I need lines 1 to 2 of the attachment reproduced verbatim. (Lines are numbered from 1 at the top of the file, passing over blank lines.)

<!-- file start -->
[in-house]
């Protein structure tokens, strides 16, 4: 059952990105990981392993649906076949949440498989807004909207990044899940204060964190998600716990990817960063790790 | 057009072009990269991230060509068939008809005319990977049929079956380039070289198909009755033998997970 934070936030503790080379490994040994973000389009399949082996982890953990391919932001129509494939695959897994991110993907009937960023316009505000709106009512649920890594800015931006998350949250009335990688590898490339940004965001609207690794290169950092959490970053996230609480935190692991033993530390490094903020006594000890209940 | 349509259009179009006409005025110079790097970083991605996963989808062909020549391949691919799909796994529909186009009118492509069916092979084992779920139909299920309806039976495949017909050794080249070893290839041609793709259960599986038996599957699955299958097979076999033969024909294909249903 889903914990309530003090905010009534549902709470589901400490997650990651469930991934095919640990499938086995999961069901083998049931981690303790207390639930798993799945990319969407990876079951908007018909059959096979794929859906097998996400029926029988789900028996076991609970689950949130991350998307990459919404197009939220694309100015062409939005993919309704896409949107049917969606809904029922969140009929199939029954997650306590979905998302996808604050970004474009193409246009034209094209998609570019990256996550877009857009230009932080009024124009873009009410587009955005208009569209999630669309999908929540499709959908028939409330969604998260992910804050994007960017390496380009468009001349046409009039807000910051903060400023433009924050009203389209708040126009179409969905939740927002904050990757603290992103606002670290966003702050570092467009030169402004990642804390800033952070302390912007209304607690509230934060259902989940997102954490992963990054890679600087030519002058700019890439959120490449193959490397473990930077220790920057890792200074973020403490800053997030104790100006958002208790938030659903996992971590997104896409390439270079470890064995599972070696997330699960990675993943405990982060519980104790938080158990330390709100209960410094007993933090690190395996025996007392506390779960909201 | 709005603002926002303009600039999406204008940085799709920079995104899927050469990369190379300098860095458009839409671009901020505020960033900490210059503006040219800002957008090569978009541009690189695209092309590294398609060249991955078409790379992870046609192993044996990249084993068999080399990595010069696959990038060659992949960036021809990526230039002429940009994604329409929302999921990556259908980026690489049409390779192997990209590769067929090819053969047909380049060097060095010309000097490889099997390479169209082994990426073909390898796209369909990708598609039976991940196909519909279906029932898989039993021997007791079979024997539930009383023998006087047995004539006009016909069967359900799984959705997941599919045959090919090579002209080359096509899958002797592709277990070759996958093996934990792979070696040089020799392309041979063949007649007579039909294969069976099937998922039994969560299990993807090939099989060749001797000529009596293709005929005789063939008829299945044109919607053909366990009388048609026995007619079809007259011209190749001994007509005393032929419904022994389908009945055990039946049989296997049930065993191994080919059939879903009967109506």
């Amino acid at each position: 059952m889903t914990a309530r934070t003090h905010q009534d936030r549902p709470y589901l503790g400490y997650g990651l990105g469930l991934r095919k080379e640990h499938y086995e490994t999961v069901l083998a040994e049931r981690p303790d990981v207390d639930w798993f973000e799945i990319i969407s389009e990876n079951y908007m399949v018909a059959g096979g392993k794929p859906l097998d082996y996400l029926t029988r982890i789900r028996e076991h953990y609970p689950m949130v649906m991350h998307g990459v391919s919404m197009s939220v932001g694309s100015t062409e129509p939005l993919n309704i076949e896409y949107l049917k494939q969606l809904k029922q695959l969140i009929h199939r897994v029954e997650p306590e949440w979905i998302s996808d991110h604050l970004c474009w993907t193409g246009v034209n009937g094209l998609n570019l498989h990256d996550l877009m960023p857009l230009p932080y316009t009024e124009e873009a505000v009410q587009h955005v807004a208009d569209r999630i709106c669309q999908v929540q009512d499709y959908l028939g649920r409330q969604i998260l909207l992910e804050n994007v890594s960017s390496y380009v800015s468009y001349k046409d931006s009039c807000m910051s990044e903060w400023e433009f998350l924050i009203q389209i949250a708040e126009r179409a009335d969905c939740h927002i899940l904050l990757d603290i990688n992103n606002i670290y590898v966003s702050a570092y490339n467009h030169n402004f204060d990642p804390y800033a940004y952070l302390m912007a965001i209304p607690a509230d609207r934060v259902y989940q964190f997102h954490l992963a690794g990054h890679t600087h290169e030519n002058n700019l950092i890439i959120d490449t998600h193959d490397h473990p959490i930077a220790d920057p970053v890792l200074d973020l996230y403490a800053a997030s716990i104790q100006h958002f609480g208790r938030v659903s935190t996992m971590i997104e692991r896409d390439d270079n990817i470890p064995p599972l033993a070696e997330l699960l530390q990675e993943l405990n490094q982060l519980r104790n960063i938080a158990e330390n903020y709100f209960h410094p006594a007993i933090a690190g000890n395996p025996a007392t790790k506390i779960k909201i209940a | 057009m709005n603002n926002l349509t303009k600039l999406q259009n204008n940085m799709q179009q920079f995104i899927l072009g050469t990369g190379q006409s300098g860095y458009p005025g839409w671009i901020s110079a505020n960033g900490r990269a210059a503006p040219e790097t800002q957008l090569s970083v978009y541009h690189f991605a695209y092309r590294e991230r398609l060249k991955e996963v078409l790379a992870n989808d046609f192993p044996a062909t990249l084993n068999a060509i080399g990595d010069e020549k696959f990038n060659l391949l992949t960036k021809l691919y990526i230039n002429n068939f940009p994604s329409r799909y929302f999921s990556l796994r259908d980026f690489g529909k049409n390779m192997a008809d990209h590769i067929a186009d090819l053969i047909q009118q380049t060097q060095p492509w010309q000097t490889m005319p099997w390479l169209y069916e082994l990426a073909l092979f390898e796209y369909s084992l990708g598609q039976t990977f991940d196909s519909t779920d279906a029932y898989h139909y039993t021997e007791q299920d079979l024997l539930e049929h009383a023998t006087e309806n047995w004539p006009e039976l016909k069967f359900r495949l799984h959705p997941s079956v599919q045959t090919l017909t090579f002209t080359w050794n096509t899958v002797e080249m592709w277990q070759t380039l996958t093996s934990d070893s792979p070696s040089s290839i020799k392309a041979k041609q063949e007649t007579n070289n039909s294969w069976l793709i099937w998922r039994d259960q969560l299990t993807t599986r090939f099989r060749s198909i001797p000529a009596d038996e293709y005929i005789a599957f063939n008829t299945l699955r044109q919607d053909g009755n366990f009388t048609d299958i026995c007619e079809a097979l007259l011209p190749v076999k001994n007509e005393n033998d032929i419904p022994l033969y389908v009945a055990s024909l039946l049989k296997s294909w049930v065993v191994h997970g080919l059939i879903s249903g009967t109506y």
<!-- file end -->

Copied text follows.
[in-house]
């Protein structure tokens, strides 16, 4: 059952990105990981392993649906076949949440498989807004909207990044899940204060964190998600716990990817960063790790 | 057009072009990269991230060509068939008809005319990977049929079956380039070289198909009755033998997970 934070936030503790080379490994040994973000389009399949082996982890953990391919932001129509494939695959897994991110993907009937960023316009505000709106009512649920890594800015931006998350949250009335990688590898490339940004965001609207690794290169950092959490970053996230609480935190692991033993530390490094903020006594000890209940 | 349509259009179009006409005025110079790097970083991605996963989808062909020549391949691919799909796994529909186009009118492509069916092979084992779920139909299920309806039976495949017909050794080249070893290839041609793709259960599986038996599957699955299958097979076999033969024909294909249903 889903914990309530003090905010009534549902709470589901400490997650990651469930991934095919640990499938086995999961069901083998049931981690303790207390639930798993799945990319969407990876079951908007018909059959096979794929859906097998996400029926029988789900028996076991609970689950949130991350998307990459919404197009939220694309100015062409939005993919309704896409949107049917969606809904029922969140009929199939029954997650306590979905998302996808604050970004474009193409246009034209094209998609570019990256996550877009857009230009932080009024124009873009009410587009955005208009569209999630669309999908929540499709959908028939409330969604998260992910804050994007960017390496380009468009001349046409009039807000910051903060400023433009924050009203389209708040126009179409969905939740927002904050990757603290992103606002670290966003702050570092467009030169402004990642804390800033952070302390912007209304607690509230934060259902989940997102954490992963990054890679600087030519002058700019890439959120490449193959490397473990930077220790920057890792200074973020403490800053997030104790100006958002208790938030659903996992971590997104896409390439270079470890064995599972070696997330699960990675993943405990982060519980104790938080158990330390709100209960410094007993933090690190395996025996007392506390779960909201 | 709005603002926002303009600039999406204008940085799709920079995104899927050469990369190379300098860095458009839409671009901020505020960033900490210059503006040219800002957008090569978009541009690189695209092309590294398609060249991955078409790379992870046609192993044996990249084993068999080399990595010069696959990038060659992949960036021809990526230039002429940009994604329409929302999921990556259908980026690489049409390779192997990209590769067929090819053969047909380049060097060095010309000097490889099997390479169209082994990426073909390898796209369909990708598609039976991940196909519909279906029932898989039993021997007791079979024997539930009383023998006087047995004539006009016909069967359900799984959705997941599919045959090919090579002209080359096509899958002797592709277990070759996958093996934990792979070696040089020799392309041979063949007649007579039909294969069976099937998922039994969560299990993807090939099989060749001797000529009596293709005929005789063939008829299945044109919607053909366990009388048609026995007619079809007259011209190749001994007509005393032929419904022994389908009945055990039946049989296997049930065993191994080919059939879903009967109506």